- Self-promotion is me-sharing-how-I-can-serve-you; it’s “we-focused,” and it’s a valuable leadership skill.
Second, women accept that talking about their successes and skills is a just another part of being an effective leader. It’s also a way for women to change the social norms that say women who talk about their performance are being immodest.
“Self-promotion is a skill that produces disproportionate rewards, and if skill at self-promotion remains disproportionately male, those rewards will as well.” ~Clay Shirky, NYU professor
Until people begin “discounting what men say and inflating what women say about themselves,” women telling their story isn’t optional; it’s mandatory.
I had a hard time getting my mom’s voice out of my head when it came to talking about myself. Then I learned about the smorgasbord of opportunities in which I could share my expertise and accomplishments and not come across as the braggart beating his chest.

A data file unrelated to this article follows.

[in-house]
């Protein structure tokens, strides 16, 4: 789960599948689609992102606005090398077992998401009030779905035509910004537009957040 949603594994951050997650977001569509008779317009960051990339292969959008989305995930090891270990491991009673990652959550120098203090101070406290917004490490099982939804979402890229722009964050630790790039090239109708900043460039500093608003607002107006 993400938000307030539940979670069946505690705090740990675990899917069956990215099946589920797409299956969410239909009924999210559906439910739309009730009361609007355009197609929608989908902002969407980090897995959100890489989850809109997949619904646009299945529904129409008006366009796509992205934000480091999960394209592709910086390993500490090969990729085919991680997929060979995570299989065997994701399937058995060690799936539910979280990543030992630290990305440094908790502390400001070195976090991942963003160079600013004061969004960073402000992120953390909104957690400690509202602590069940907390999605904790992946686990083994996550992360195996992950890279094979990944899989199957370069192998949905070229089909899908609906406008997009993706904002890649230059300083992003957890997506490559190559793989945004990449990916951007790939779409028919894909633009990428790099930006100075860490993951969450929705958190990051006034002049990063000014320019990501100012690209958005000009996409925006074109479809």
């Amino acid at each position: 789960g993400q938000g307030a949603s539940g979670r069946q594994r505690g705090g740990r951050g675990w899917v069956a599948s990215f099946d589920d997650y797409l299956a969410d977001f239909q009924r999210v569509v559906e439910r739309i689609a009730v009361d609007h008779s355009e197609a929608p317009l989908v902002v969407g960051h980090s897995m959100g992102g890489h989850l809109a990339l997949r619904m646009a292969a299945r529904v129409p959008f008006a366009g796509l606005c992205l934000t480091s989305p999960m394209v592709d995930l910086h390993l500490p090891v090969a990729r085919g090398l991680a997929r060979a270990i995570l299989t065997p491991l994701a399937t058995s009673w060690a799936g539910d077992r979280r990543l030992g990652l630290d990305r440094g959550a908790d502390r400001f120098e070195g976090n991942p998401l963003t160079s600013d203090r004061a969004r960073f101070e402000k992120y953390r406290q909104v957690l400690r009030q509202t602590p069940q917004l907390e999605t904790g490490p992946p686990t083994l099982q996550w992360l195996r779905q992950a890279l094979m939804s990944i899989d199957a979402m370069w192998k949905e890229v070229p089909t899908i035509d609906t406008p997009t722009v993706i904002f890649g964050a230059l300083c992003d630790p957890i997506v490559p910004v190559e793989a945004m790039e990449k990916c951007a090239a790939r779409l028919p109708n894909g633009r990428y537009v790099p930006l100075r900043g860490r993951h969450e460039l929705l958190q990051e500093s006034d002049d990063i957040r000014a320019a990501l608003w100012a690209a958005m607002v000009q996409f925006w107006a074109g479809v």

Consider these avenues of action. You can:
- Write an article for the company newsletter or blog in which you share a story about a skill and a success it brought you and how others might benefit from doing the same.
- Teach a workshop to share a skill. Be a mentor.
- Send short emails or texts to the boss about a successful outcome, just want to let you know that blah-blah good happened.
- Speak up in meetings.
An important part of getting good with this skill is learning to take the praise when it’s offered and not attribute the positive outcomes to luck.
Third, women frame the story they tell about themselves to include both their performance and their potential.